Answering the task

  • Published
  • By Lt. Col. Mark Guerber
  • 16th Space Control Squadron commander
Taking charge of a special project can be overwhelming, especially if it is your first time. Like any new skill, there seem to be challenges on all sides, and whether they're based on inexperience, or a genuinely complex task, those distractions break your concentration. Fear not, because everything you need to learn about being an action officer, you learned in drivers' education. Don't believe me? Read on.

One of the first issues I see with junior project officers is paralysis. People are simply uncomfortable thinking through a large task with multiple actions and decision points. What if your boss called from the U.S. Air Force Academy and asked you to drive across town to deliver hard copies of a report you had written as soon as possible, and then brief that report to a group of his peers? You would print the report, jump in your car, drive to the Academy while rehearsing what you wanted to say when you arrived. You may have to choose which roads to take, you may have to alter your path when you pass an accident in route, and you'll probably try to shorten your brief to the key talking points just in case you don't make it to the briefing exactly on time.

The point here is that you didn't agonize over those decisions because they all made sense and were required to get you where your boss wanted you to be. You didn't need a lot of guidance from your boss because you internalized what the task would require: determine and procure items needed at the brief, get to the briefing location, deliver the brief. Clarifying and understanding the end state your boss wants allows you to make basic decisions without detailed guidance.

In driver's education, they teach to look 12-15 seconds ahead, along your intended path of travel. Why? To see what other cars are doing, to identify road hazards, to ensure you have enough time to prepare and react to changes. The same analogy holds true when working a task for the boss. What are the stoplights or milestones you'll need to go through along the way? The farther ahead you can see them, the more time you have to use the process above to achieve milestones: determine what you need, steer towards the goal, and deliver what's needed.

Modifications to the project are like the cars that turn into your lane. Your milestones may not change dramatically, but it's still up to you to maneuver the team to meet the original goal. They may need to slow down and concentrate all of their efforts to get around the obstacle. As the action officer it's your job to focus those efforts and to anticipate how and where to get back on schedule and to communicate the plan to your team, so they're ready to respond.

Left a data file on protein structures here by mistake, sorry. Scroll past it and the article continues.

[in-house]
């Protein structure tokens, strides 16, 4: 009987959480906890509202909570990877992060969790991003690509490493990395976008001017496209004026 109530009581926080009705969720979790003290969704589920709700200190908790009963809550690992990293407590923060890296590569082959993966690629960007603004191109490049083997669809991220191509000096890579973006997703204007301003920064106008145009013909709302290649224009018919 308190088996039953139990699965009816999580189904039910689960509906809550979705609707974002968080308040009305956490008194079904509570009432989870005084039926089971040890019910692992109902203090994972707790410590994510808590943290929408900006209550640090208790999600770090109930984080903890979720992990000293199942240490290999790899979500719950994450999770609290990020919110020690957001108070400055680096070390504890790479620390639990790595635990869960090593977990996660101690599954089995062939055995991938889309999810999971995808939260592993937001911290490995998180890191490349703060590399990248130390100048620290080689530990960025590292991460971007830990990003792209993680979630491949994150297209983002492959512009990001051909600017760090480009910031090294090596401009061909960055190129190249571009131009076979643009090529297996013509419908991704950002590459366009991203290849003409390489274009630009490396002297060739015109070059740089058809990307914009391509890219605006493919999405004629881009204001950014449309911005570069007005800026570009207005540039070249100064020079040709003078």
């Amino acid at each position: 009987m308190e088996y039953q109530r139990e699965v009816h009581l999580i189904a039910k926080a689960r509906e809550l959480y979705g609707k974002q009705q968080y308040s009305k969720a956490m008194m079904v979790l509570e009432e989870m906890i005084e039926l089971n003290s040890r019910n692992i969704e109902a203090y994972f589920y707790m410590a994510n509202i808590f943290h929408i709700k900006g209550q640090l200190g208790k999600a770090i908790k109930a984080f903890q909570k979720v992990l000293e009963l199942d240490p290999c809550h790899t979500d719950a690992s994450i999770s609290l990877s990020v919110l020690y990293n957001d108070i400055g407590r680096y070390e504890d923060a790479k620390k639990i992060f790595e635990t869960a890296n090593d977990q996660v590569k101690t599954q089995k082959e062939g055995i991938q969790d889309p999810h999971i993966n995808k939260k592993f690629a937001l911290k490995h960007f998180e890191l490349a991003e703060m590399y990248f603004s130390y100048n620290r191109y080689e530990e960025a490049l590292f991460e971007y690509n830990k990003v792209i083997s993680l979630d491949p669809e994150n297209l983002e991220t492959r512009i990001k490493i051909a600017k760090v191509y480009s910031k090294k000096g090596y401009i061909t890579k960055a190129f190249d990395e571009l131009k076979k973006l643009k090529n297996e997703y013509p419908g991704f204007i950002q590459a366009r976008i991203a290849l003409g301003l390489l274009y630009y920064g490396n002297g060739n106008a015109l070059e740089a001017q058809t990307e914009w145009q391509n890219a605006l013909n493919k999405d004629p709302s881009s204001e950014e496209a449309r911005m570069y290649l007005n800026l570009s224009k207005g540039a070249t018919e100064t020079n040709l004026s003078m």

What about traffic and road work? First, as an action officer, stop worrying about what's travelling in the opposite direction. Your job is to synchronize efforts in your direction. Next, check your blind spots. What opinions do other organizations have? Who controls the facilities and resources your project needs for success? Don't be afraid to talk to them, they'll be upset if you try to go around them rather than work with them, and they'll be even more upset if you force them to work miracles on a short timeline. Road work is another common complication in driving, but it's the best way to visualize a project we all deal with in some way in our careers: inspections.

Think about it. As you approach road work, lane changes often re-direct traffic into a single path. This is the commander's guidance. Additionally, a large variety of workers and equipment adds noise and confusion, not to mention tighter lanes. The workers and the equipment are all the distractions that lie outside the commander's direction. As the leader, you're called to match speed with the rest of the organization, focus on the lane - keep everyone headed in the same direction, and avoid distractions that are not in line with the commander's guidance. The skills we use every day are the same skills we use going through the inspection, just as the skills you use to lead the project or task are the same skills you use every day to get yourself to and from work.

Getting back to the original story, the main issue was not driving across town; it was answering the task the boss gave you. Driving there was only one of the requirements to complete the task, but by comparing the mechanics of driving to a complex task, we illustrated that action officers already possess the required skills for success. I encourage each of you to put yourself in the driver's seat. Challenge yourselves to build proficiency as action officers and NCOs. Identify where the boss wants you to go, take your team out and drive hard for success. Use the team as navigators and spotters to look ahead for road blocks and to look in your blind spot to check for things you aren't tracking. Things may be a little bumpy as you put all the skills together; but, you'll get where you're going in no time.